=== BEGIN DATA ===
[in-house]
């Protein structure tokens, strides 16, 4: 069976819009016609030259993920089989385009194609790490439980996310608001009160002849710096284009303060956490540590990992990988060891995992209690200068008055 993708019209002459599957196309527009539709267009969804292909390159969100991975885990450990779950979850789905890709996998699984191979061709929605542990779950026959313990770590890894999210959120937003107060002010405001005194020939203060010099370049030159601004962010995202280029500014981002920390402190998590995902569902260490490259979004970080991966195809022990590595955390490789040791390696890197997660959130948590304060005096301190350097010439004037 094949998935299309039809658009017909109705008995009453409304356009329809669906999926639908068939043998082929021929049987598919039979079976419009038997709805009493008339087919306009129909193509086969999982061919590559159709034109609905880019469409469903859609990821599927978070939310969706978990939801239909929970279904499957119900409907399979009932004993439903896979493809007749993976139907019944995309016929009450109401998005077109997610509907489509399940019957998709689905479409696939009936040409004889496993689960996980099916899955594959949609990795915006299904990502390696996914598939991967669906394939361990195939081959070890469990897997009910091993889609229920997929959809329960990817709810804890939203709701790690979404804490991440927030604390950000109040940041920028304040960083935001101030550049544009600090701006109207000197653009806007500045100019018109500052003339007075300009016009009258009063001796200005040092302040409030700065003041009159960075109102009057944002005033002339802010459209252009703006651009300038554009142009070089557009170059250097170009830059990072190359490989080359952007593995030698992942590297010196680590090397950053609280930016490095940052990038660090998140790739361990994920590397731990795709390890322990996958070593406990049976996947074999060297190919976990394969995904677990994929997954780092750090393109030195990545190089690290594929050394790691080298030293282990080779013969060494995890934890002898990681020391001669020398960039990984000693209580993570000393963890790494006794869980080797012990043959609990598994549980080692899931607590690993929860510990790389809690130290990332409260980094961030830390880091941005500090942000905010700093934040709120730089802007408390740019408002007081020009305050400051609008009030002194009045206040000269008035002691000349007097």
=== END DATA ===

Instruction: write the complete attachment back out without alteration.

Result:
[in-house]
């Protein structure tokens, strides 16, 4: 069976819009016609030259993920089989385009194609790490439980996310608001009160002849710096284009303060956490540590990992990988060891995992209690200068008055 993708019209002459599957196309527009539709267009969804292909390159969100991975885990450990779950979850789905890709996998699984191979061709929605542990779950026959313990770590890894999210959120937003107060002010405001005194020939203060010099370049030159601004962010995202280029500014981002920390402190998590995902569902260490490259979004970080991966195809022990590595955390490789040791390696890197997660959130948590304060005096301190350097010439004037 094949998935299309039809658009017909109705008995009453409304356009329809669906999926639908068939043998082929021929049987598919039979079976419009038997709805009493008339087919306009129909193509086969999982061919590559159709034109609905880019469409469903859609990821599927978070939310969706978990939801239909929970279904499957119900409907399979009932004993439903896979493809007749993976139907019944995309016929009450109401998005077109997610509907489509399940019957998709689905479409696939009936040409004889496993689960996980099916899955594959949609990795915006299904990502390696996914598939991967669906394939361990195939081959070890469990897997009910091993889609229920997929959809329960990817709810804890939203709701790690979404804490991440927030604390950000109040940041920028304040960083935001101030550049544009600090701006109207000197653009806007500045100019018109500052003339007075300009016009009258009063001796200005040092302040409030700065003041009159960075109102009057944002005033002339802010459209252009703006651009300038554009142009070089557009170059250097170009830059990072190359490989080359952007593995030698992942590297010196680590090397950053609280930016490095940052990038660090998140790739361990994920590397731990795709390890322990996958070593406990049976996947074999060297190919976990394969995904677990994929997954780092750090393109030195990545190089690290594929050394790691080298030293282990080779013969060494995890934890002898990681020391001669020398960039990984000693209580993570000393963890790494006794869980080797012990043959609990598994549980080692899931607590690993929860510990790389809690130290990332409260980094961030830390880091941005500090942000905010700093934040709120730089802007408390740019408002007081020009305050400051609008009030002194009045206040000269008035002691000349007097």